Online vote decides which anti-corruption projects get funded

By Jonathan Eyler-Werve for the Global Integrity Commons

The Global Integrity Impact Challenge asked for ideas that fight corruption, and we got them: project ideas from 16 countries in Africa, Asia and Europe. Our jury of Global Integrity staffers scored and discussed each proposed project; there were many worthwhile ideas here, and it was tough to pick our finalists. But we’re confident these are solid projects, submitted by some impressive local organizations.

Each finalist project used Global Integrity’s assessment tools to identify and prioritize potential anti-corruption reforms. They then applied our information to a locally relevant, bottom-up strategy to address that governance challenge. We believe that lasting change comes from empowered local stakeholders; these projects look like a pretty good start.

We’ll introduce each of our finalists below, but first some housekeeping: three of these finalists will win this competition, receiving a prize of US$1000 and a chance to pitch the Partnership for Transparency Fund for funding to implement their ideas. You, dear readers, will decide who wins by rating the five projects here.

Global Integrity Impact Challenge: The Finalists

Click on the titles to read the full entries, then vote here:

Bulgaria (LEVSKI)
A project to establish local citizen councils that invite diverse stakeholders to discuss governance issues, and directly question local officials on corruption concerns. The project aims to scale up a partial implementation of these councils that had successfully increased citizen participation.

What we liked: Wide range of stakeholders invited to contribute; potential to transform citizen relationship with government.

Cameroon (Voies Nouvelles)
A project to enable citizen dialogue and oversight of government development projects funded by the Budget d’Investissement Public. Voies Nouvelles will train local civil society groups to monitor this new government agency and facilitate engagement with government by citizens.

What we liked: Bottom-up approach empowers citizens to speak for themselves; specific, well-defined objectives.

Lithuania (Transparency International – Lithuania)
A project to protect whistleblowers who report corruption. TI-L aims to publicize existing whistleblower protection mechanisms via mass media partners, and provide concrete guidance to citizens who want to report corruption.

What we liked: Increasing effectiveness of existing governance mechanisms directly addresses the “implementation gap” identified in the Global Integrity Report: Lithuania.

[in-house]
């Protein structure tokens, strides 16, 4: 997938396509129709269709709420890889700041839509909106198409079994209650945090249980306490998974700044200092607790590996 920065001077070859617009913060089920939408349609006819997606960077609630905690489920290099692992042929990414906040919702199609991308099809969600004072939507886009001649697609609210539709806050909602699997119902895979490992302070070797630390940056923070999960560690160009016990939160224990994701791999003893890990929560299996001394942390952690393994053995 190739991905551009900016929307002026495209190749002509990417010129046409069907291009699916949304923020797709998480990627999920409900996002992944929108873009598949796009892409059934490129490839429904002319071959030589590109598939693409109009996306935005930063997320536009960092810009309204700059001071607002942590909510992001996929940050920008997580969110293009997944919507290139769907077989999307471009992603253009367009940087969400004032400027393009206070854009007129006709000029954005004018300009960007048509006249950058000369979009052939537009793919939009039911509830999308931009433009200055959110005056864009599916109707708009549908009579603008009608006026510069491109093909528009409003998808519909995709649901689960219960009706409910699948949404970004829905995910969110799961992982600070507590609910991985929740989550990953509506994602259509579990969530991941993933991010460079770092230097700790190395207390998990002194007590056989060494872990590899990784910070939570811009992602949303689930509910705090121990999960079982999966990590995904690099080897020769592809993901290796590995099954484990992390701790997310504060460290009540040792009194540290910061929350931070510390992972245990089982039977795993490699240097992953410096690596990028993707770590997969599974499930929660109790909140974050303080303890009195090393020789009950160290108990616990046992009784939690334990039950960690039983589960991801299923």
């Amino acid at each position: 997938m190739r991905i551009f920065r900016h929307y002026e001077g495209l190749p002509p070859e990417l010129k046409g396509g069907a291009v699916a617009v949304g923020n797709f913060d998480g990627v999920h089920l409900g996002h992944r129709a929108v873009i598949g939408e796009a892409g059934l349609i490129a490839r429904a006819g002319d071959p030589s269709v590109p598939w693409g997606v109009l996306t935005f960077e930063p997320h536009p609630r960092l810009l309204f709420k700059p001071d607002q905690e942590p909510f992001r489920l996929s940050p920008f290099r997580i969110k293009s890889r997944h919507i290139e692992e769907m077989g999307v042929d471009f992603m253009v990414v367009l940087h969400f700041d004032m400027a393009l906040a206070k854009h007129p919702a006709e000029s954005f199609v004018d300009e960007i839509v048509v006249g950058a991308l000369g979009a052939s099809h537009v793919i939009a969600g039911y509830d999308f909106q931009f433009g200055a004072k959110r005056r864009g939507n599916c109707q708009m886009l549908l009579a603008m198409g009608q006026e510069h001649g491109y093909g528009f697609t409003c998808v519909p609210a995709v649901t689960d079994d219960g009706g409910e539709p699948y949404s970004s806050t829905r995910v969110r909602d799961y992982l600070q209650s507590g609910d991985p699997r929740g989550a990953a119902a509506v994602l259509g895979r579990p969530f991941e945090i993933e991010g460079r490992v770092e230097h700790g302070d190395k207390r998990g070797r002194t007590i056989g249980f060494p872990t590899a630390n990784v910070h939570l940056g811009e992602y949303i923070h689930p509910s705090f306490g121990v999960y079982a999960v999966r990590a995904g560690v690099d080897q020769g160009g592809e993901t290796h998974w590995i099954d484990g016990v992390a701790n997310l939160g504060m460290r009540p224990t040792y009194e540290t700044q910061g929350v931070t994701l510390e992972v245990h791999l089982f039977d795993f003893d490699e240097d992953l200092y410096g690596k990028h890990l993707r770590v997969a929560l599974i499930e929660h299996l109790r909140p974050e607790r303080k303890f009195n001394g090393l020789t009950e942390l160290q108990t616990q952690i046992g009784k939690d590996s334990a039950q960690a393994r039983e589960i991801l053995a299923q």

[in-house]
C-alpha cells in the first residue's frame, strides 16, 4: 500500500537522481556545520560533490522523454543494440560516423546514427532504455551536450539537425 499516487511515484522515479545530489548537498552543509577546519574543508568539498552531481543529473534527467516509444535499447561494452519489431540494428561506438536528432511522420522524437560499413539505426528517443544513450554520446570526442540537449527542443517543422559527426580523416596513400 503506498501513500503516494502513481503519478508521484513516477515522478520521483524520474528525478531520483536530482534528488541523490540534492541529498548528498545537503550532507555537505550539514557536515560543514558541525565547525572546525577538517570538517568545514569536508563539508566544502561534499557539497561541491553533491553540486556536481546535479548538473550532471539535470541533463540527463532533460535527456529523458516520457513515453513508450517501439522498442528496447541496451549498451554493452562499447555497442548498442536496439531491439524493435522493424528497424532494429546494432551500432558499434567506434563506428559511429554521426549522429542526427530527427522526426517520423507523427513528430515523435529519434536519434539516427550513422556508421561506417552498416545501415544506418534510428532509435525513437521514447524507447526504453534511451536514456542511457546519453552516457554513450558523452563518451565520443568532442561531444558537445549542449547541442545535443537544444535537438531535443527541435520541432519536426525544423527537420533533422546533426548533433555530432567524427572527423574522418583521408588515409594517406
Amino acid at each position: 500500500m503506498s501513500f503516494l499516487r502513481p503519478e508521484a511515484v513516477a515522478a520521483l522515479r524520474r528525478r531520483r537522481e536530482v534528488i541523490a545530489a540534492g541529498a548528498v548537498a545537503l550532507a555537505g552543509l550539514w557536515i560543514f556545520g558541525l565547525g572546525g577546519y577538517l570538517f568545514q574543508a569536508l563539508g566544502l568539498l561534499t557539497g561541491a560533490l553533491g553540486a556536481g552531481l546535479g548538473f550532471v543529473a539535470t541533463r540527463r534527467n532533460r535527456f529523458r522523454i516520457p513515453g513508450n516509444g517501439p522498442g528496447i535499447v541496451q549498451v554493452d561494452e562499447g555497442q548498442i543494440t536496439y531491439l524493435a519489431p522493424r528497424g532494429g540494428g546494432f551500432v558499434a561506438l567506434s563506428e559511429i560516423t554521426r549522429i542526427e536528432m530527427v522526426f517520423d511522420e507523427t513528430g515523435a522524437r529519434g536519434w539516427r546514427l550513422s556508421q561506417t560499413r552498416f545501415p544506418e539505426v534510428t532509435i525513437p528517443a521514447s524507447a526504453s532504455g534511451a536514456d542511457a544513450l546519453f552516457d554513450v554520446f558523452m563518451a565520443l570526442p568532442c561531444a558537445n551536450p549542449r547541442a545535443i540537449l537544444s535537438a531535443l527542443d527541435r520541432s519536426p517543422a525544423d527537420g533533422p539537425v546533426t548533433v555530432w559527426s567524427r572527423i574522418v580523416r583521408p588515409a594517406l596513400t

Philippines (Transparency International – Philippines)
A project to engage with government watchdogs to improve integrity systems. TI-P will coordinate directly with the Presidential Commission on Good Government to increase access to information and address governance weaknesses identified in the Global Integrity Report and other metrics.

What we liked: Builds on existing collaborative relationship with government; focus on measuring outcomes.

Romania (Romanian Academic Society)
A project to monitor and publicize the actions of two agencies regulating energy and procurement. The project aims to narrow the “implementation gap” between written law and actual practice (as highlighted in the Global Integrity Report: Romania) by making citizen oversight of government agencies the rule rather than the exception.

What we liked: Narrow, carefully targeted project can be scaled up to other agencies if successful.

Click on the titles to read the full entries, then vote here:

Notable project:

Macedonia (Informal group of journalists)
A project to reform campaign finance laws to bring campaigns into compliance with existing law and close loopholes that allow “black donors” to push hidden money and influence into the election process.

What we liked: This project doesn’t meet the requirements for follow up funding from PTF, so we didn’t make it a finalist. But we feel it is worthy of recognition here for being the only project taking on campaign financing, which our work has identified as a crucial governance challenge worldwide for three years running. It’s a tough, neglected issue that impacts rich and poor countries alike. Global Integrity hopes to provide advice and introductions to the applicants if they develop this idea further.

We want to thank all of our applicants for their efforts, and our friends at PTF for encouraging this contest. This contest is sponsored by Global Integrity, an independent nonprofit monitor of corruption and governance issues. To learn more about the Global Integrity Report findings that provide the research backbone of these projects, click here.

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— Jonathan Eyler-Werve and Global Integrity